Kerosene-to-LED Lantern Conversion

I bought a pair of kerosene lanterns at a garage sale to gift to my younger sister, but wanted to modernize them a bit and make them safer to use. In doing so, I didn't want to change their appearance too much, irreversibly modify them, or significantly change the the way they are interacted with. I'm really happy with how they turned out (my sister loved them too!). Here's how I got there.

First question: if I place an LED in the globe and a power source in the base, how will I turn them on and off without adding a button or switch?


After playing with them for a while, I decided to take advantage of the existing action of the mechanical lift lever, which raises the glass globe from the base of the lantern to expose the wick so that it can be lit. My first thought was to use it to connect and disconnect a pair of exposed contacts, but wire routing would be tricky, and the risk of shorts would be unnecessarily high given the all-metal chassis. I kept looking, and eventually decided to the use the movement to close a normally-open momentary pushbutton hidden between the globe and base.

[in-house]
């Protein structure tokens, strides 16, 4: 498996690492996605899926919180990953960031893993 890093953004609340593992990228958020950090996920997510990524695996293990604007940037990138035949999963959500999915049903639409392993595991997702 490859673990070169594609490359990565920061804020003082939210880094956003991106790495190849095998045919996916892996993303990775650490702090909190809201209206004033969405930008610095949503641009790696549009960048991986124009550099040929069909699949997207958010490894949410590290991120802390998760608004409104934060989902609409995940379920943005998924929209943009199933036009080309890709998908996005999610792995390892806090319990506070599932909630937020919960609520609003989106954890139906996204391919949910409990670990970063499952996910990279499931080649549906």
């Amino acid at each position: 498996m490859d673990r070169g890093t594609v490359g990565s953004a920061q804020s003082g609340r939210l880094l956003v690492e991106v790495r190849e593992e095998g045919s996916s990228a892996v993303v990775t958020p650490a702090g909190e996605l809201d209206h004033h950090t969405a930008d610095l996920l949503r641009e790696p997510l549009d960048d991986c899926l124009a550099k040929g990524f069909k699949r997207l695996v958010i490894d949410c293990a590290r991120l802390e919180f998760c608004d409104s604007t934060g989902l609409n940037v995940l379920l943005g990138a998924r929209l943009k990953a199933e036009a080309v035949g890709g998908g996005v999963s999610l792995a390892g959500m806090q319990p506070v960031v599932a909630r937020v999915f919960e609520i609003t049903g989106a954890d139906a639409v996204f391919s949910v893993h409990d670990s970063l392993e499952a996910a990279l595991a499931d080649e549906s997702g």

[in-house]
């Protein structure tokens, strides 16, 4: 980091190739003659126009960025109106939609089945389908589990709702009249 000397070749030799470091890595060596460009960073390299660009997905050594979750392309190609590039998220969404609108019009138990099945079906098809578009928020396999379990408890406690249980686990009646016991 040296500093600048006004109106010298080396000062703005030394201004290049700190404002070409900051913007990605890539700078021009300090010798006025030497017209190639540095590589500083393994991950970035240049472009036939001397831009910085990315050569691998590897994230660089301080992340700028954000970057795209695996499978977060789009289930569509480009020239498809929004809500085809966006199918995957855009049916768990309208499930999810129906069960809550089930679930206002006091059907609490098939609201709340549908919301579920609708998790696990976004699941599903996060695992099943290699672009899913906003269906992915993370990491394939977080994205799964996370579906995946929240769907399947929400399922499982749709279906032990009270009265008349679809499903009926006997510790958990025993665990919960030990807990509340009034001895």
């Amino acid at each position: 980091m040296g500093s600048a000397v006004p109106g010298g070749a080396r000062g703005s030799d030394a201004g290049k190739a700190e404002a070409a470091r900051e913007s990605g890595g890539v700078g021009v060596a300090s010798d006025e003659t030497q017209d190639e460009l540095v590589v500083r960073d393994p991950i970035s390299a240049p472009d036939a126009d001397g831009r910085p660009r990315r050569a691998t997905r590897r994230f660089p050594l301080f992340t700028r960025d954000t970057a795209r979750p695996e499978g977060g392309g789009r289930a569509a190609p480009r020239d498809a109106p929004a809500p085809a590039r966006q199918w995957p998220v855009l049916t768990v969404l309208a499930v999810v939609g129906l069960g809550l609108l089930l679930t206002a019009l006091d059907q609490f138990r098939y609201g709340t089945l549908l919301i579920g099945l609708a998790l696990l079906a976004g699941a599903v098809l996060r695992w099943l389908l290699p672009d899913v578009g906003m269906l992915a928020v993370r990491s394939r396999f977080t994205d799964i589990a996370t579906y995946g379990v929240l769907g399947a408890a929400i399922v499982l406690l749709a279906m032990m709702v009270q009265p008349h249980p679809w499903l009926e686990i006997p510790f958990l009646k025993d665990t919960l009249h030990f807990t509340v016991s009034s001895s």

As there seemed to be enough space for this, I moved on to the next question: what am I going to light, and how am I going to power it?

Power source

I decided to tackle power first. I didn't want to use a rechargeable battery, as that would require my sister to keep track of a charger (or at least a cable) in order to charge it. There also wasn't enough space for one; though the base is large, placing anything larger than a AA inside of it would require significant modifications, due to the existing interior supports. In terms of size, a AA, AAA, or button-cell seemed to be the most practical of the remaining options, of which a AA seemed like the best option.

And what about the light?

Light source

Comparing the 3 mm & 5 mm through-hole LEDs and SMD LEDs from my parts bin (in terms of light output, beam angle, and current draw), I settled on a short length of 12 V 3258 SMD LED strip (3 LEDs-long). To power this, I would need to boost the 1.2-1.6 V range of the AA to the 12 V needed by the LEDs. A Digikey search for boost converter ICs matching these specifications did yield a few results, but each would also need a few discrete components (including an inductor) to yield a working circuit. If I would need an inductor anyway, I decided to skip out on buying a boost IC and build a 'joule thief' instead, which would require only a mutual inductor, a transistor, and a resistor. This would also allow nearly all of the capacity of the AA to be utilized, and provide a use for all those dead TV remote batteries.


A joule thief is a self-oscillating voltage boost circuit that may be driven by a very low input voltage, which can produce an output voltage many times greater than the input, depending on the transistor and inductor used, with switching frequency dependent on inductance. Joule thiefs are pretty flexible when it comes to component values, and though efficiency can be improved through careful component selection, when they work, they work.